Cape Verde stands out in the region for a favourable working environment for journalists. Press freedom is guaranteed by the constitution. Nonetheless, the heads of state-owned media, who dominate the media landscape, are appointed directly by the government.
Given its size, Cape Verde enjoys a very diverse media landscape. There are five TV channels, including the state-owned Televisão de Cabo Verde (TCV), the most popular, which covers the entire archipelago, three privately owned channels, and a Portuguese channel aimed at Portuguese-speaking African countries. The country also has more than 20 radio stations, including the state-owned Radio de Cabo Verde RCV, which has the most listeners. Print and online media include a state-owned news agency (Infopress), two privately owned newspapers and about five news sites. The archipelago’s geography, however, makes dissemination difficult throughout all ten islands.
Although the law that guarantees pluralism stipulates that all political parties should be able to express themselves through the media, the reality is less clear-cut. Until 2019, the government appointed the heads of Radiotelevisão Caboverdiana (RTC), but now an independent council appoints them. In practice, however, the council’s decisions always coincide with what the government wants, and the RTC’s media outlets nearly always prioritise coverage of what the government is doing. Under state pressure, self-censorship is widespread. Cape Verde maintains a culture of secrecy, with the government not hesitating to restrict access to information of public interest.
The constitution and laws facilitate media work, journalists are able to report freely, and a law safeguards the confidentiality of their sources. However, journalists can be charged with violating the secrecy of a judicial investigation under a provision in the code of criminal procedure that was adopted in 2005. This provision caused no problems until January 2022, when it was used to bring charges against three journalists and the privately owned media outlet they were working for.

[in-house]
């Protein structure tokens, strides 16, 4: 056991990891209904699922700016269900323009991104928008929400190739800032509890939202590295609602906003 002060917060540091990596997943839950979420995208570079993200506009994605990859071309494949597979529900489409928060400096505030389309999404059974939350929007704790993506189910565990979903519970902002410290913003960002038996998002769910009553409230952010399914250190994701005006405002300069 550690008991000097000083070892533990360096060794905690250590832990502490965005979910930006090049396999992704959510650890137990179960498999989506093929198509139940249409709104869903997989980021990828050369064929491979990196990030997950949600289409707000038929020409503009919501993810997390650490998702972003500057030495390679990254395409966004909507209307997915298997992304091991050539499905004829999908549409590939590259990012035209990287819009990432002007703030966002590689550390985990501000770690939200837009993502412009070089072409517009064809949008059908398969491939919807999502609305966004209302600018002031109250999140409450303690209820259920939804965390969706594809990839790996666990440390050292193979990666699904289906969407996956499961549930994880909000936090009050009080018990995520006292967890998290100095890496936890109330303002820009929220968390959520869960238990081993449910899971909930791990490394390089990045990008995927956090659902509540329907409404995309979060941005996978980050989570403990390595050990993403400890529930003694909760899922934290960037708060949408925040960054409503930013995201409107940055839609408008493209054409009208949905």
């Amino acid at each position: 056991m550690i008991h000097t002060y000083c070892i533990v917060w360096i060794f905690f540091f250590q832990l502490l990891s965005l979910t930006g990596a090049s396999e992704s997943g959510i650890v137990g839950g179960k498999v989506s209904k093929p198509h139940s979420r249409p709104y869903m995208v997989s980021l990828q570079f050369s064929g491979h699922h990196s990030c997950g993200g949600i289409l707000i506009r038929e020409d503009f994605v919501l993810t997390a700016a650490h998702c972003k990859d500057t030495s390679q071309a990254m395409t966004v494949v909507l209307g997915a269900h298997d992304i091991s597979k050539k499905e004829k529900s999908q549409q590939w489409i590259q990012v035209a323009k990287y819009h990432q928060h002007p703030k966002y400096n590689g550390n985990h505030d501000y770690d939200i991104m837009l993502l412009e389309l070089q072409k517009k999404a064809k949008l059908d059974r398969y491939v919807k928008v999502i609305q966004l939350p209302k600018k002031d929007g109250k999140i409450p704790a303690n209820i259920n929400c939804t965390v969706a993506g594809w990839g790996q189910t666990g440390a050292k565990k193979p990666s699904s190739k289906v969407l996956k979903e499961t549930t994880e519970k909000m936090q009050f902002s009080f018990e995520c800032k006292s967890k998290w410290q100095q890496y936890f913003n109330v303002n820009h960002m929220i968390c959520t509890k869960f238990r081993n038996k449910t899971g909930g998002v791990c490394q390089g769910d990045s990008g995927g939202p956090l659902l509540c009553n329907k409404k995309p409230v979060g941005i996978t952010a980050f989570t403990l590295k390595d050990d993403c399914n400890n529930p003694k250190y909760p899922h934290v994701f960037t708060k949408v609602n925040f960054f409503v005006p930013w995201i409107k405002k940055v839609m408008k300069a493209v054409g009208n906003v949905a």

Cape Verde’s state-owned media employ more than 70% of the country’s journalists. The economic environment is also more favourable for journalists in this sector, which offers better salaries and more job stability. The state media nonetheless face financial problems and depend on state subsidies. The privately owned media are held back by the small size of the advertising market and the lack of state subsidies for private-sector broadcasters.
Cape Verde’s society is open and almost free of taboos. Few social, cultural or religious aspects hinder journalistic activities. In contrast to most other African countries, around 70% of news media employees are women. However, the small size of the islands tends to limit investigative journalism. Reporters are usually reluctant to tackle stories that involve someone they know.
Since democracy was established in 1991, no journalist has been detained, abducted, placed under surveillance or followed in connection with their work. Some journalists working at privately owned media outlets have, however, reported being threatened after a story was published or broadcast. Similarly, journalists covering the ruling party or opposition parties may be harassed on social media by their supporters.